Yale professor and historian Timothy Snyder has sounded alarm bells about autocracy and fascism for several years now, in both his scholarly and popular books about Russian and German history. Whether you’ve followed his warnings or just started paying attention, it’s not too late to get caught up on the lessons he brings from his rigorous studies of 20th century totalitarianism. To make his relevant points more accessible, Snyder has distilled them over the years, aiming at the widest popular audience.
First, he published On Tyranny in 2017, drawing 20 lessons about unfreedom from the lives of those under the Nazi, Soviet, and other fascist and totalitarian regimes. Without arguing that history repeats, exactly, Snyder noted similarities and differences to past events, and adapted general principles to the geopolitics of the early 21st century. These lessons get reiterated and distilled even further in an edition of the best-selling On Tyranny illustrated by artist Nora Krug.
Published in 2021 and reflecting four years of Trumpism, the illustrated edition continues what we might call Snyder’s Chomskyan commitment to public intellectualism. Trump may be out of power, but the threats to democracy are wired in — in one judicial action after another, and in states like North Carolina, where an illegal, racially-gerrymandered state legislature has held power for years, and now seeks to nullify federal elections at state level, with many other states threatening to follow suit.
This kind of political secessionism imposes the permanent will of a minority on a rapidly changing nation, ensuring that history never catches up with the elites, a category that includes leaders on both sides of the euphemistic “aisle.” For increasing numbers of Americans, political divisions are more aptly characterized by barricades, prison walls, or indivisible codes of silence(ing), repression, and complicity. Snyder meets this time of creeping (loping?) fascism with a YouTube series in which he speaks directly to the camera.
He isn’t giving up on more people paying attention to the bigger picture, and he’s never given up on effective responses to 21st century tyranny. Voting alone has never been enough, and it could be rendered meaningless in the near future. The lessons — “Do not obey in advance”; “Defend institutions”; “Beware the one-party state” — may be familiar to us now, or they may not. But if they bear repeating, it’s worth hearing them from Snyder himself, who closes some of the distance between the intellectual and the public by stepping away from print altogether — a medium perhaps unsuited to the malleable demands of the online present.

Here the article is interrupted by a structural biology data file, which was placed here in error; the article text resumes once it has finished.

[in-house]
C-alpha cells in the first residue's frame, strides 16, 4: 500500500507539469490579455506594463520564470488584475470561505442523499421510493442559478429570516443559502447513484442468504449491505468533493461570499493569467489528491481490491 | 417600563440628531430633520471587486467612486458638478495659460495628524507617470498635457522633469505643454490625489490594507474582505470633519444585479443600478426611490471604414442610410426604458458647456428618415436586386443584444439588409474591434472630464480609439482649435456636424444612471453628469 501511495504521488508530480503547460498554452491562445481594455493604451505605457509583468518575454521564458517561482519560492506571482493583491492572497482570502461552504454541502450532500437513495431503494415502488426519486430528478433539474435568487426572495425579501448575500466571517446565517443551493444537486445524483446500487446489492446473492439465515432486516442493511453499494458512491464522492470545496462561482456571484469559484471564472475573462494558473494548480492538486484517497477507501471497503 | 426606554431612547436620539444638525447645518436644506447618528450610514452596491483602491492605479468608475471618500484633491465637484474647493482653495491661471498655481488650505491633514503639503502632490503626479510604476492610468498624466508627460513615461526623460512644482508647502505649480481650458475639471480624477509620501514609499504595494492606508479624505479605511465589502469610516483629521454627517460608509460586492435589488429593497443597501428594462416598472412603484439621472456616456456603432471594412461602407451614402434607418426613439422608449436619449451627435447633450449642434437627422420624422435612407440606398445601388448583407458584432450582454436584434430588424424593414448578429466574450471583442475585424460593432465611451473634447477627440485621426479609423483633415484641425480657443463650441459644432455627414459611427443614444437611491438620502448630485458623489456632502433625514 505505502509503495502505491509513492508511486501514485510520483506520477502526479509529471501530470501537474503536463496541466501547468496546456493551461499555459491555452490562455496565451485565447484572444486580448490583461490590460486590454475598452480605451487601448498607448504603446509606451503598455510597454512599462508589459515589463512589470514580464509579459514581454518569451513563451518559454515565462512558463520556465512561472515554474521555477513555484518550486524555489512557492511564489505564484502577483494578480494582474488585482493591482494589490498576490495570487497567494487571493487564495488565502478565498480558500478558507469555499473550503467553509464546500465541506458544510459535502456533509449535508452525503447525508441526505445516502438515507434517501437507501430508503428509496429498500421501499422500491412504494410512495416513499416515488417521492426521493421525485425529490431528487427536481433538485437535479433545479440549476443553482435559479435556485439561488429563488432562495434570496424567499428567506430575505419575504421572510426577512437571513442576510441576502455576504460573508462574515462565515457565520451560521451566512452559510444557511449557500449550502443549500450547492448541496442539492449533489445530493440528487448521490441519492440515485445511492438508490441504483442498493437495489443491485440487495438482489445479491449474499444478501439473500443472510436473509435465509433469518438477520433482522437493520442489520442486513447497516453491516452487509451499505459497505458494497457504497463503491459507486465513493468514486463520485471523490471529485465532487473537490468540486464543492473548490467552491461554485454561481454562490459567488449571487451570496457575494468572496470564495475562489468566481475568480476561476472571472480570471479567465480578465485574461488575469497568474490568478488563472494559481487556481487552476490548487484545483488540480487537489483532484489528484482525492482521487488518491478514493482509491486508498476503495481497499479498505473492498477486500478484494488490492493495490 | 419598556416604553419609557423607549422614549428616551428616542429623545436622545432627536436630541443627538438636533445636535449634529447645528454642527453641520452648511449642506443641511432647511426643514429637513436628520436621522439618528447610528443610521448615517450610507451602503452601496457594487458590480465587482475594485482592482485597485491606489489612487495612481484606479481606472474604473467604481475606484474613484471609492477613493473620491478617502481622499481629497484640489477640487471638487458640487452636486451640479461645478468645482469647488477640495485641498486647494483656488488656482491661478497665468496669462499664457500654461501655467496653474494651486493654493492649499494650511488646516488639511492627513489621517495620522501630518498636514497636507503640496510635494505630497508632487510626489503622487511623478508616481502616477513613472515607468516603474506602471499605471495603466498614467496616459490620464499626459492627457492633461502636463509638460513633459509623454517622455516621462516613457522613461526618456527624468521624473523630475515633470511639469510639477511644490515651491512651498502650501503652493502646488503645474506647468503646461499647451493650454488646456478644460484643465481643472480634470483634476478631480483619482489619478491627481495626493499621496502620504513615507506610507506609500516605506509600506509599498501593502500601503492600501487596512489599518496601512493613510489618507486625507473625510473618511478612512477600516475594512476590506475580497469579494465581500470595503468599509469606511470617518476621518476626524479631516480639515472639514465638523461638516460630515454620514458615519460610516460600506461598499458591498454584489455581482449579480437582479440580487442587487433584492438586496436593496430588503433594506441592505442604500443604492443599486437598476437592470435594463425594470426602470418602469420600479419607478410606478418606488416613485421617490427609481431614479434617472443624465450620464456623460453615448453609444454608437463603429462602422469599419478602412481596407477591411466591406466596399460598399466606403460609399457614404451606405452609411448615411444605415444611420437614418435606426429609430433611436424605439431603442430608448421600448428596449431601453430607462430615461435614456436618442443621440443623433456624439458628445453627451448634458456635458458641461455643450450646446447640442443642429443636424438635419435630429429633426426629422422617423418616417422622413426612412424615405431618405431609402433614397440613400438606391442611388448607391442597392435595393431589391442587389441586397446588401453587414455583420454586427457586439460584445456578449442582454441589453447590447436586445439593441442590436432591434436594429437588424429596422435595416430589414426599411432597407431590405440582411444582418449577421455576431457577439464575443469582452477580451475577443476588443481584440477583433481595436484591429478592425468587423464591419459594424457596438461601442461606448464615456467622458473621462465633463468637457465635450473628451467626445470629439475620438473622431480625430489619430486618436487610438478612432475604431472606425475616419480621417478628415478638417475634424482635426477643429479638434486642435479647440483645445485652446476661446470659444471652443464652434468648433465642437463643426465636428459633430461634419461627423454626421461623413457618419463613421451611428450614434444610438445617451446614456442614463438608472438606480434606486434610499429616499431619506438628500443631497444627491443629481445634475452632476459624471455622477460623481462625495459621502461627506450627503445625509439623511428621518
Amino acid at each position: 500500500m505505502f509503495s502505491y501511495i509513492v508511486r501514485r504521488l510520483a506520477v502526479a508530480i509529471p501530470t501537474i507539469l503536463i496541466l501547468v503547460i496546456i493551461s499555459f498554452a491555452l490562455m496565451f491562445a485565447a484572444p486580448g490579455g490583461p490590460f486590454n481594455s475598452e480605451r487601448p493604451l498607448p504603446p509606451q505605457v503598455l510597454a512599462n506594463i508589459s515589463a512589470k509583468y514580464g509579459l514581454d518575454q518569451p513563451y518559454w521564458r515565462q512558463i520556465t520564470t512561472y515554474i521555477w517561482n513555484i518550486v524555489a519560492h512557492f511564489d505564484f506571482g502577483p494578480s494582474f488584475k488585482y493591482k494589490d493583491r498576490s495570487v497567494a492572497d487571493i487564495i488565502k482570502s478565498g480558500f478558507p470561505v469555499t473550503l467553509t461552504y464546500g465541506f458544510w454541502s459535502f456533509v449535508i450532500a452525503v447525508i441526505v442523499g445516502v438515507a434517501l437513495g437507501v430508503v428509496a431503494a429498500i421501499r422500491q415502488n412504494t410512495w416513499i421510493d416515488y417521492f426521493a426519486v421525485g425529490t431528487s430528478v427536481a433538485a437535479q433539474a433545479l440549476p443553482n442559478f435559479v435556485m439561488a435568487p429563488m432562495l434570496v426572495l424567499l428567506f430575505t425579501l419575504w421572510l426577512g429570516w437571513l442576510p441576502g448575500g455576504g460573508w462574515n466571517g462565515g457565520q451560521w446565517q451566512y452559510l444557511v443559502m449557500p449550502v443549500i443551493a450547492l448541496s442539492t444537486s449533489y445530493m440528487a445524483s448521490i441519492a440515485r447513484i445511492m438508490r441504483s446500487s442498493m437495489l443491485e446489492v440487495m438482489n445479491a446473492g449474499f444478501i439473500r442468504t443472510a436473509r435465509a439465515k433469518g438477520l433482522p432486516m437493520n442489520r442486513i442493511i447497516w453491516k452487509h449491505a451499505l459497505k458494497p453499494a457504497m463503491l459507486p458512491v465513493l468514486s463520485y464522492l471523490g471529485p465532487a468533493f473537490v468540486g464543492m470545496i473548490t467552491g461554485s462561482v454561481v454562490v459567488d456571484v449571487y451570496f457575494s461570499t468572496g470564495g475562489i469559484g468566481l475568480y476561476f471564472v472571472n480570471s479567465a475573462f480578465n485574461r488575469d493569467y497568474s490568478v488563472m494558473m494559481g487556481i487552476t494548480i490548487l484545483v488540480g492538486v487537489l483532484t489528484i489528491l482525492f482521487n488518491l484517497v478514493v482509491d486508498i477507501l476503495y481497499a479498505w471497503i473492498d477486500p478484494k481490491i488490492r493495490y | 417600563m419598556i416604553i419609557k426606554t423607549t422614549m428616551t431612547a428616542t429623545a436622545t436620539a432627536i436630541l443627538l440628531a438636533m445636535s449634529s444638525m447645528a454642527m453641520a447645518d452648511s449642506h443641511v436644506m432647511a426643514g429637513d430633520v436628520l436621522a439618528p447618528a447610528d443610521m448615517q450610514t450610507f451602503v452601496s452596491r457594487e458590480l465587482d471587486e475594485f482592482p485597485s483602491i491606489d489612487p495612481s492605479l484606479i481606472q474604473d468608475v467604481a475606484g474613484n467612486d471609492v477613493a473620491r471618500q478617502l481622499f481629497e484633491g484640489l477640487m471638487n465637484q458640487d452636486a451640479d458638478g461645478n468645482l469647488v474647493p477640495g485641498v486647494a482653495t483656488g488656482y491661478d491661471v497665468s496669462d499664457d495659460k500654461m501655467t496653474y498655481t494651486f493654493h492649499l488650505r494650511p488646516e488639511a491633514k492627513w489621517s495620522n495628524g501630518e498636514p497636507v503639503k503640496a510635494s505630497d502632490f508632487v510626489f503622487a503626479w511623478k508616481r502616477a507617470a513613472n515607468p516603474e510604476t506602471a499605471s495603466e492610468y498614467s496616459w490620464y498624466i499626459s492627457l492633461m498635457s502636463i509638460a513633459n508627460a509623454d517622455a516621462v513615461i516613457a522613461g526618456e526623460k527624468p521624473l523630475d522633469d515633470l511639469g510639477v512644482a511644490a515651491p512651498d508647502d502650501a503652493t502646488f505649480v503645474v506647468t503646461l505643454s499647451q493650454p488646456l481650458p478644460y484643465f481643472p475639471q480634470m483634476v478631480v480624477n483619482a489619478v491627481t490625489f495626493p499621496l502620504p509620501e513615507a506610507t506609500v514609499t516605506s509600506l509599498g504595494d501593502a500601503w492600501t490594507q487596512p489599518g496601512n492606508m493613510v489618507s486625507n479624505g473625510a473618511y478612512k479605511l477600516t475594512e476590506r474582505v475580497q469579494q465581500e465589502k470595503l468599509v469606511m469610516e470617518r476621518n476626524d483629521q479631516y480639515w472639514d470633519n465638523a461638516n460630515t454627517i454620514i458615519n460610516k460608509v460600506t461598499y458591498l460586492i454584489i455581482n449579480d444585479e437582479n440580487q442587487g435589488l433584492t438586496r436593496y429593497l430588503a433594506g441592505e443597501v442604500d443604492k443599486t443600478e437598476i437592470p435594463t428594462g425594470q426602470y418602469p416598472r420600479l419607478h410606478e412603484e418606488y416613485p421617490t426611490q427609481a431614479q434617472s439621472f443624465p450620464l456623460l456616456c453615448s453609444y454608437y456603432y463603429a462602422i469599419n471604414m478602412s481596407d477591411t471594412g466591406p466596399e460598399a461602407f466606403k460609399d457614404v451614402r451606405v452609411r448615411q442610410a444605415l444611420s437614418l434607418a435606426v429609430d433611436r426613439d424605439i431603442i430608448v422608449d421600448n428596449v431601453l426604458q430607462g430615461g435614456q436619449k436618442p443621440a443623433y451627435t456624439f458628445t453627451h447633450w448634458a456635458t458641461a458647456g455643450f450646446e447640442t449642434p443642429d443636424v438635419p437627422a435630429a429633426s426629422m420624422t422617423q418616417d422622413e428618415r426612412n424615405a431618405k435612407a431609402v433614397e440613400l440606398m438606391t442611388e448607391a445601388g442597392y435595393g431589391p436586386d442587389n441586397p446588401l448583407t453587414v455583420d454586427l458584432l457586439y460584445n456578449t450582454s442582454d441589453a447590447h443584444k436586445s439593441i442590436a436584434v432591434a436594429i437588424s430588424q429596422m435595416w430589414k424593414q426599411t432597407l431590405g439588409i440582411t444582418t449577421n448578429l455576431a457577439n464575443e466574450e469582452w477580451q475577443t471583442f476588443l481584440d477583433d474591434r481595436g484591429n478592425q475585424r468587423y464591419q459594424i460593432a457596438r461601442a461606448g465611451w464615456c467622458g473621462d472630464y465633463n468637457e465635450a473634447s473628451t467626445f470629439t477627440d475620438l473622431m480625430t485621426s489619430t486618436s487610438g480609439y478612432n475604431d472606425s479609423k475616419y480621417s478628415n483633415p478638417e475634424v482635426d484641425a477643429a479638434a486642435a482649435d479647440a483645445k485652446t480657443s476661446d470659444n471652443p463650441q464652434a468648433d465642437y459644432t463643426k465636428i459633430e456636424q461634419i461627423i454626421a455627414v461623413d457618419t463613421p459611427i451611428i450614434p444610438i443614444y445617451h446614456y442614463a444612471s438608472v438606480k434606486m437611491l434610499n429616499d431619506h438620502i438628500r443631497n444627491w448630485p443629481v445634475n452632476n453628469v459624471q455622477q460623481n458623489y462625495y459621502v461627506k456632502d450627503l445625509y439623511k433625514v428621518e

How does the media affect, or become, Snyder’s message, especially when it’s effectively one-sidedly televisual, the medium of the 20th century of fascism par excellence? Snyder does not address these theoretical questions, except indirectly by way of a generic book talk aesthetic complete with rumpled shirt, rustling lapel mic, and requisite background shelves of books you’ll find yourself trying to identify as you learn to “be wary of paramilitaries.”
Being wary is one thing, but to what does Snyder’s hyper vigilance add up without the power to make change where we are? Ah, but in asking such a question, maybe we find we are already in the trap, obeying in advance by assuming powerlessness and freely giving up control. It’s our job as individuals to apply the relevant lessons where we can in our own lives, and to read (or watch) Snyder critically, in relation to other trustworthy voices within, and far outside of, Ivy League academic departments.
We do not lack the information we need to understand our moment through a historical lens. But we often lack the knowledge to make sense of things at world-historical scale. Historians like Snyder can bridge the gap, and it’s good to take advantage of the freely-offered professional experience of skilled readers, researchers, and educators. In this instance, Snyder’s approach seems well-tailored to counter innumerable presentations that trivialize WWII history into overfamiliarity and perverse spectacle… or what another anti-fascist public intellectual, Walter Benjamin, identified as the aestheticization of politics — fascism-by-passive-consumerism that leads us down the path to horrors we’d never contemplate outright….